How I started a food business: Colombian Street Kitchen
Millions of people dream about starting a business - being your own boss, following your own schedule, and filling your days with your passion. But going from dream to action can feel overwhelming - where do you start? Here we speak to Esteban Arboleda, founder of Colombian Street Kitchen, about how he turned his idea for a food startup bringing the flavours of Colombia to a UK market - from beginning to now.
Where did the idea come from for your business?
It came after realising there was a gap in the market regarding high quality Colombian street food. In London, there are only a few traders making Colombian dishes, and the restaurants mainly focus on serving Colombian nationals. But there’s a big appetite for South American cuisine generally so I decided to make Colombian food as popular as Mexican or Peruvian!
What were the first steps you took to making your business a reality?
I started by opening a Facebook page to create an initial interest and present recipes for people to follow. After I tested the concept by doing a supper club for 75 people in Walthamstow, I registered to become a street food trader. This quickly led to pop-ups, market stalls, kitchen residencies and six weeks running a shop on Camden High Street.
After I went to Virgin Foodpreneur 2014, I was inspired by seeing many successful companies. Also, the Virgin Foodpreneur promoters encouraged me to write a business plan and put my ideas into perspective. Eventually I was allocated a £5,000 loan which was vital in keeping my business afloat. Later, I started working with an amazingly helpful mentor who has kept me positive and looking for further developments, such as selling my products in delis and local shops.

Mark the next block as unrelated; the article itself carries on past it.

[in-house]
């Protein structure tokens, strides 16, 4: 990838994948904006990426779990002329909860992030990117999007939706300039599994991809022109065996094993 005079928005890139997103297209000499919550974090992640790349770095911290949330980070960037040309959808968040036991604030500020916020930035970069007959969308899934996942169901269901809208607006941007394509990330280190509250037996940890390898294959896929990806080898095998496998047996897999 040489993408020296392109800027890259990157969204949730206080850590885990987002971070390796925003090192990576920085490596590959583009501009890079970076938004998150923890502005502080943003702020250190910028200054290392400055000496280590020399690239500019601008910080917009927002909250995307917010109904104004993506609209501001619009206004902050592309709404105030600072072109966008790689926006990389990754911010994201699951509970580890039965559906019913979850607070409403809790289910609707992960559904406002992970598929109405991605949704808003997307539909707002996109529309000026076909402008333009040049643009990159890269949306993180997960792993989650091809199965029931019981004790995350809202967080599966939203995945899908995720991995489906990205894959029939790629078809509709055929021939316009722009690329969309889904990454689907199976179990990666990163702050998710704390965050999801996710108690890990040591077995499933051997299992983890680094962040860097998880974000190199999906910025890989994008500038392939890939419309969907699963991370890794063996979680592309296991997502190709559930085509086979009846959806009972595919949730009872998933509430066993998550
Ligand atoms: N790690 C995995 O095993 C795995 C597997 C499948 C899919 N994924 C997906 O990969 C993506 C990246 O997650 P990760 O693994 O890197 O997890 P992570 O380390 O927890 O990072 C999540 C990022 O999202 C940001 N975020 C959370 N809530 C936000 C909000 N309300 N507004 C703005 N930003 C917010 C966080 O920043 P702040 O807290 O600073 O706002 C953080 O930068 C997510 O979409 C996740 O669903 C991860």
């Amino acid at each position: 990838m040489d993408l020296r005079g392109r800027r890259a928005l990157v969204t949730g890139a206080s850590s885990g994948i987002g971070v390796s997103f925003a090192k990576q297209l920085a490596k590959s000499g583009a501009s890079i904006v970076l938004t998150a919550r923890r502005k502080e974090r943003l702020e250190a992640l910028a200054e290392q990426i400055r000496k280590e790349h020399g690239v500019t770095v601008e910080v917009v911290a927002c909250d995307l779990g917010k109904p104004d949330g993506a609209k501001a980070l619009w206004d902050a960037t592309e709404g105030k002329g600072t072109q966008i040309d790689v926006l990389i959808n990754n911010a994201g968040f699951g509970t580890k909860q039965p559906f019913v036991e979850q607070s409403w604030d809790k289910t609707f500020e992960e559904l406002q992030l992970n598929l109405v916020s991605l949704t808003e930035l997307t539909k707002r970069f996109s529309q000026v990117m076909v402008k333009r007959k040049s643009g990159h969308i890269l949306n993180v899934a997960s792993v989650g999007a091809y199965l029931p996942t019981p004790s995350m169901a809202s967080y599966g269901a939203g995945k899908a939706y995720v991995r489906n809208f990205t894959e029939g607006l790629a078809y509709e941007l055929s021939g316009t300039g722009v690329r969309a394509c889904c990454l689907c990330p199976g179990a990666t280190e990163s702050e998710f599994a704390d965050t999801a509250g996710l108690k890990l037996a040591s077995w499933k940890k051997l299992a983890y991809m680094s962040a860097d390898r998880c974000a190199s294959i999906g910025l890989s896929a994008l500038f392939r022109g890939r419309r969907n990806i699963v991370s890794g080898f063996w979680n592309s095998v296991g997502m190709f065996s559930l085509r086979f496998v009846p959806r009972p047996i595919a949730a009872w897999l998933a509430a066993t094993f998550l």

Do you work full-time?
It has been a mixture between full time operations, such as during kitchen residencies, and part time for smaller events and pop-ups. I have also continued my previous job as a secondary school Spanish teacher on a part-time basis. It has always been the advice of other Virgin entrepreneurs to have a secondary income, as the life of a street food trader can be unpredictable.
What was your biggest challenge and how did you overcome it?
My biggest challenge was to be noticed at the beginning, especially from markets and places to do residencies. I overcame this by consistently keeping the quality of my food high, creating a colourful and easy-to-recognise brand, and actively using social media. I also joined professional associations for independent caterers to make my business more credible and visible.
What equipment do you use?
For a market or pop-up, I use a 3x3m gazebo, deep fat fryer, steamers, pie warmers and a grill. Kitchen residencies in pubs and restaurants sometimes require more.
What does a typical day look like for you?
A typical day could include any of the following: Sourcing fresh ingredients from local shops. Developing new recipes in the kitchen. Producing food such as arepas and salsa for the delis which now stock my products. Applying for pitches around London and contacting new potential customers. Answering emails and keeping up with my social media (while drinking loads of Colombian coffee!). Meeting up with my Virgin mentor to discuss next steps. Sneaking out to the gym to balance my daily chores!
What’s the most important thing you’ve learnt?
When you have little money, the best tool is social media. Regularly featuring original recipes and content on Facebook, Twitter and Instagram helps build an online presence and get your hard work appreciated. In addition, I learned having a name that says what you do, and is easy to remember, is key to being competitive. It’s a crowded marketplace so your customers need to understand your business the moment they see your logo!